Income Inequality and Baseball

INCOME INEQUALITY AND BASEBALL….Brad DeLong has a long post today summarizing a discussion among several eminent economists about income inequality. The question is not whether income inequality has skyrocketed in the past few decades ? everyone agrees that it has ? but whether or not government policies are (partially) responsible for this rise.

I think everyone agrees that government policy is not entirely to blame. As society has gotten more technological and more complex, the value of people who can analyze and direct that complexity has increased relative to those who can’t. In general, this means that smart, highly educated people are worth more today than in the past.

But I’ve never believed this is anywhere near the whole story. After all, it’s not just the top 20% who have gained relative to the bottom 80%, it’s also the top 1% who have gained relative to the 10% just below them. Do we really believe that the top 1% have an enormous educational advantage compared to the top 10%? And that this gap has increased over the past 50 years?

I don’t. So if education is only part of the story, what else has contributed? Since I’m not an economist, I’m going to answer with an analogy that I suspect no self-respecting professional would be willing to make. Here it is.

Consider professional baseball. Today’s top players routinely sign contracts that pay them $5 million a year. A-Rod signed one that paid more than $10 million. But 50 years ago, the highest paid player earned about $300,000 (in inflation-adjusted terms). Why the 30x increase?

It’s certainly not because A-Rod is relatively more valuable to the Yankees’ pennant chances today than, say, Mickey Mantle or Roger Maris were in their day. Rather, what’s happened is that there’s fantastically more money sloshing around in professional baseball than in the past thanks to skyrocketing TV, radio, and merchandise sales. More money means higher salaries.

But that’s not automatic, of course. There’s another piece to the baseball puzzle: in 1966 the baseball players union hired Marvin Miller, a former negotiator for the U.S. steel workers, to head their organization. In 1972 they went on strike, and ten years later the reserve clause was history, free agency was in full swing, and player salaries were going through the roof. This is not a coincidence.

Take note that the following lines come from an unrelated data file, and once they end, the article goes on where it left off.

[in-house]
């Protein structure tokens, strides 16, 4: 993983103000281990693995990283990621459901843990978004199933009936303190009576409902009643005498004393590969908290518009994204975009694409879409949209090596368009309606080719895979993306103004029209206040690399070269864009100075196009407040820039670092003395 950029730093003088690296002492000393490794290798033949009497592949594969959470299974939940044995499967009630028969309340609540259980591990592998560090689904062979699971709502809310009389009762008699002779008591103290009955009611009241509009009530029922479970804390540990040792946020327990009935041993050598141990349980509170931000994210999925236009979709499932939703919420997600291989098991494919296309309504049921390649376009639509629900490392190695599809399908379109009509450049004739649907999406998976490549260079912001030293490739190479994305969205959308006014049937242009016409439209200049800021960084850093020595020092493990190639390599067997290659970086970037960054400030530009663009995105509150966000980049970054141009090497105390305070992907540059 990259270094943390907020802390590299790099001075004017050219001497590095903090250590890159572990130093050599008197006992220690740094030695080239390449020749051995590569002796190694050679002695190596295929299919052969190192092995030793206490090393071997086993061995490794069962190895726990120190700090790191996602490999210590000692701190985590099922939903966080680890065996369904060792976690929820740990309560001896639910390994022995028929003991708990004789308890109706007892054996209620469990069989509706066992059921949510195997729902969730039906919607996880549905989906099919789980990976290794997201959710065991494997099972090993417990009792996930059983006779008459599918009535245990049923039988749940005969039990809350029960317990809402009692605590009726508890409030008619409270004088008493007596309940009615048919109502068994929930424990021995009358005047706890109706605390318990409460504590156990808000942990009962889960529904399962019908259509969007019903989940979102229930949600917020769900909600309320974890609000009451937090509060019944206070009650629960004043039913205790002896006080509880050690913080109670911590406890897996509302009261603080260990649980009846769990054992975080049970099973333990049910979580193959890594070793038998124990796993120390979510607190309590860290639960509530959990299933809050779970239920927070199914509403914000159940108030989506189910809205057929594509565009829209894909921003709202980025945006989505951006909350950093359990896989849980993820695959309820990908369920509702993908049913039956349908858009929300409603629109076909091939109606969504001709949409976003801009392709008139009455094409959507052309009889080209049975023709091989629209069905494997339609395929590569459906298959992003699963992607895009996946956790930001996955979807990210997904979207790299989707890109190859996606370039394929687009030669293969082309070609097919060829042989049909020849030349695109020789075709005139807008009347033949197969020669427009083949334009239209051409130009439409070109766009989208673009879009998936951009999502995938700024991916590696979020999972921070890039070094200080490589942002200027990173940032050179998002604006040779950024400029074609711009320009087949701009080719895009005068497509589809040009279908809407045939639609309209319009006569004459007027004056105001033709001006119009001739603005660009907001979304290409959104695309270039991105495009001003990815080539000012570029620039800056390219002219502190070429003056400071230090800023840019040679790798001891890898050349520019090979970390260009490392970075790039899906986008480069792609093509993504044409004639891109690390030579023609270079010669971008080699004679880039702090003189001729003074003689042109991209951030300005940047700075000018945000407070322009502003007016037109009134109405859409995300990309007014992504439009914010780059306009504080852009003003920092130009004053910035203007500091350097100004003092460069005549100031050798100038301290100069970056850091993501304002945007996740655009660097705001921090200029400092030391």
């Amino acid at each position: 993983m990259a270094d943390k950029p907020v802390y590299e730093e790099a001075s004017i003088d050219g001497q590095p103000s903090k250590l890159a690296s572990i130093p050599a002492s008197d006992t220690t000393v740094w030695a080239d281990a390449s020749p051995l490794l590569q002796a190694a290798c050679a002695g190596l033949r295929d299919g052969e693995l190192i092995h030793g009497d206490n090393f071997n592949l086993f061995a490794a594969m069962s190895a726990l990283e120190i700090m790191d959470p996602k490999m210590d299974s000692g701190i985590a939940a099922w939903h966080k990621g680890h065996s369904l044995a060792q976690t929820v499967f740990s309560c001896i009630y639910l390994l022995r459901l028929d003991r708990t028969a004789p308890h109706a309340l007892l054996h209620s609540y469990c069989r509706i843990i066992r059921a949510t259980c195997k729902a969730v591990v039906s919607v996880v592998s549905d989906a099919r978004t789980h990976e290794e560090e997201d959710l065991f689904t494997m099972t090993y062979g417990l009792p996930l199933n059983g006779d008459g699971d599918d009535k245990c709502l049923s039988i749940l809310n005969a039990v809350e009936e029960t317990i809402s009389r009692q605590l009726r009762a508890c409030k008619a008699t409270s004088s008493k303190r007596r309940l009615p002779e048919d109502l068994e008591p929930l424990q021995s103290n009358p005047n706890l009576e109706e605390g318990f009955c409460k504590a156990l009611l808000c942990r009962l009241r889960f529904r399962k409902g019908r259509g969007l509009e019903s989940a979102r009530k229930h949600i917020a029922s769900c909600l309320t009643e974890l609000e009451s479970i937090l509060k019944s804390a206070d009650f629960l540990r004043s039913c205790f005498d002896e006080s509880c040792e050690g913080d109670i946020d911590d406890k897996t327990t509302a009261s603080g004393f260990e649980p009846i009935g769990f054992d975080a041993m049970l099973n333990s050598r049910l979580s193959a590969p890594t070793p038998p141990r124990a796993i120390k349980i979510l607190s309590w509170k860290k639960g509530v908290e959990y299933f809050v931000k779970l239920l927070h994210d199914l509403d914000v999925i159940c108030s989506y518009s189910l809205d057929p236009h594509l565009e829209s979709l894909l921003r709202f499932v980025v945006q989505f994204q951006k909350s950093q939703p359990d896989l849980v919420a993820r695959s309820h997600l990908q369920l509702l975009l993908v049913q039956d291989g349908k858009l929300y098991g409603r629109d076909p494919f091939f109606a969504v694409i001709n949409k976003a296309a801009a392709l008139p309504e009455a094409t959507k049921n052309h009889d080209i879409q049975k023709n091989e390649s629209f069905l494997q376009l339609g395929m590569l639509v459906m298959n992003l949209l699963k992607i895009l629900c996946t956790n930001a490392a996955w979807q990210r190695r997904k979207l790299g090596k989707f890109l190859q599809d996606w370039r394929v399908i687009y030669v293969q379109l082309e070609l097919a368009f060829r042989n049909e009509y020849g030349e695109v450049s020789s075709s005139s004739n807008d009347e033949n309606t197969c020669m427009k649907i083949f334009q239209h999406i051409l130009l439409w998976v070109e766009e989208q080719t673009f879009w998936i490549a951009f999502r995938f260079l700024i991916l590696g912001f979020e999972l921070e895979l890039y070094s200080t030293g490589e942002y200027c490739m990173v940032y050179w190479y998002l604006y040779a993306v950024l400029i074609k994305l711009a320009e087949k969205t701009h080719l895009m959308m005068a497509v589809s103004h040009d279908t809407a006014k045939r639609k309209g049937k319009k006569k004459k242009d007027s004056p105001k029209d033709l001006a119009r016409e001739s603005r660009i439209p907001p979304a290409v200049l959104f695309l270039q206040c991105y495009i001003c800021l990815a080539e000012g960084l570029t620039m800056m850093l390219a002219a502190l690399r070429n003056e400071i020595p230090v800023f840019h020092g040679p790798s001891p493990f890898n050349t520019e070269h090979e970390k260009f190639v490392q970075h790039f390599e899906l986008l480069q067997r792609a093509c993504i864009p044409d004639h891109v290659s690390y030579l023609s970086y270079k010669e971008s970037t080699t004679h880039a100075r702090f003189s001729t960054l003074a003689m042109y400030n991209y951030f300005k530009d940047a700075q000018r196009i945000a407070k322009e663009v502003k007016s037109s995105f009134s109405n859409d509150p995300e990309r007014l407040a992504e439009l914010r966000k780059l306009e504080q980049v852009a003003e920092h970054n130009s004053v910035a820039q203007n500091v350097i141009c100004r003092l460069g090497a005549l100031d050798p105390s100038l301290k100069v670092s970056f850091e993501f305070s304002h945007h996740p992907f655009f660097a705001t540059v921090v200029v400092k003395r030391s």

Similarly, the broader economy has grown enormously in the past few decades, but without a Marvin Miller on their side almost none of this growing pile of money has gone to middle class workers. And this, I believe, is the root cause of skyrocketing income inequality: economic growth combined with stagnating median wages has produced a colossal amount of extra money sloshing around in the system, and it has to go somewhere. And since the rich and powerful run the system, where else is it going to go but to the rich and powerful? They aren’t going to dole it out to the less fortunate out of the goodness of their hearts, after all.

This is the reason I support unionization, especially private sector unionization. Government policy since the mid-70s, increasingly obsessed with controlling inflation, has also been increasingly anti-union (remember, Jimmy Carter was all set to break the air traffic controllers strike too; PATCO endorsed Ronald Reagan in the 1980 election because they thought they could get a better deal from him), and this has been largely responsible for keeping middle class wages down. As the baseball example suggests, bargaining power is key, and absent unions, blue collar and middle class workers have never had much leverage in the job market. It’s only been collective bargaining that’s allowed them to make significant wage gains.

So: change the rules. Create a more union friendly environment and allow workers in service industries ? by far the biggest part of the economy these days ? to unionize more easily. Sure, there’s a price to be paid for this, just as there is with any large-scale change in power: strikes, slowdowns, annoying work rules, and so forth. But the benefit would be rising median wages thanks to the bargaining power of unions, and that in turn would reduce the amount of money that’s being paid out to the hyper-rich just because it’s there and someone has to get it. The result would be higher middle class wages and a far healthier economy, but less money for the top 1% and a general decrease in income inequality.

I’m not pretending this is the whole story, or that there aren’t plenty of other societal and governmental trends that affect income inequality. But I suspect this is one of the biggest. Give workers the power they had back in the 50s and 60s and the rest will follow.

POSTSCRIPT: Fire away in comments, but please spare me any bollocks about how globalization means we can’t afford to pay workers higher wages. Maybe that’s true in the auto and textile industries, but service industries have practically no exposure to globalization and they’re the worst offenders of all. You can’t outsource janitorial work and you can’t do your grocery shopping in Bangalore, so why are janitors and Wal-Mart clerks paid so little? It’s not because of globalization. It’s because they aren’t unionized. Needless to say, Wal-Mart is keenly aware of this.